"It can fix or replace a flawed performance appraisal system." Managers often conclude that 360 is a high-tech answer to problems with performance appraisal. While 360-degree feedback probably should become part of the solution, it has never been used effectively to manage both performance development (competence) and performance review (results). The main value of 360 feedback is to give individuals information about the process of performance—how their work gets done. It’s not the best tool for evaluating performance results—what gets done—which in most cases are quantifiable and better measured by other means.
"It's only for managers and leaders." Twenty or thirty years ago, the first 360s featured a fixed set of measures focused on management or leadership. The primary market was managers in fairly large organizations. In the early 1990s, 360s began to focused on team leadership and team interaction. Today, the most effective 360 systems are open platforms for general skills assessment, with software that can set up and administer any locally validated assessment. This means that everyone in an organization can benefit from 360-degree feedback.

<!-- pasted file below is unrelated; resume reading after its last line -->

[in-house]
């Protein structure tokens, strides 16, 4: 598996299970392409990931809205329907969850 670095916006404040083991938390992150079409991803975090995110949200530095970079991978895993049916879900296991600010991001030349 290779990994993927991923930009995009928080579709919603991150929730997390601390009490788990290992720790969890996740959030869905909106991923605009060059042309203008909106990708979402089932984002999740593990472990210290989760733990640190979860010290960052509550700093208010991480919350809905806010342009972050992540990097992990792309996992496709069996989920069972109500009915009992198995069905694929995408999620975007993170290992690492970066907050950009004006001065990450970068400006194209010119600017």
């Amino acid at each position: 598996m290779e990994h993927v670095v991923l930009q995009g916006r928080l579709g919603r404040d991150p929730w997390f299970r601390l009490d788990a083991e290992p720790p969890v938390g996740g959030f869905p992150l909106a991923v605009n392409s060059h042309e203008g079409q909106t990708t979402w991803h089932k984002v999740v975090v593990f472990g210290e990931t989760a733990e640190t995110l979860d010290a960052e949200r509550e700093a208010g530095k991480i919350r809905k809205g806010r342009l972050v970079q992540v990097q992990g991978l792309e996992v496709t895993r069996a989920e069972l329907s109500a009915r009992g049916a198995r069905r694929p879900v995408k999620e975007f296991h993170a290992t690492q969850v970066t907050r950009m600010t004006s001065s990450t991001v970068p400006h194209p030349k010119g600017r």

"It's a program you do one time." Because 360 used to be so expensive, many organizations didn’t think of it as a tool that could be used regularly. In the past, a fair number of managers participated only reluctantly, hoping to get it out of the way. 360-degree feedback is not a program; it's a diagnostic tool. Therefore, it should be administered periodically to track progress and create new priorities for development.
Source: 360 FYI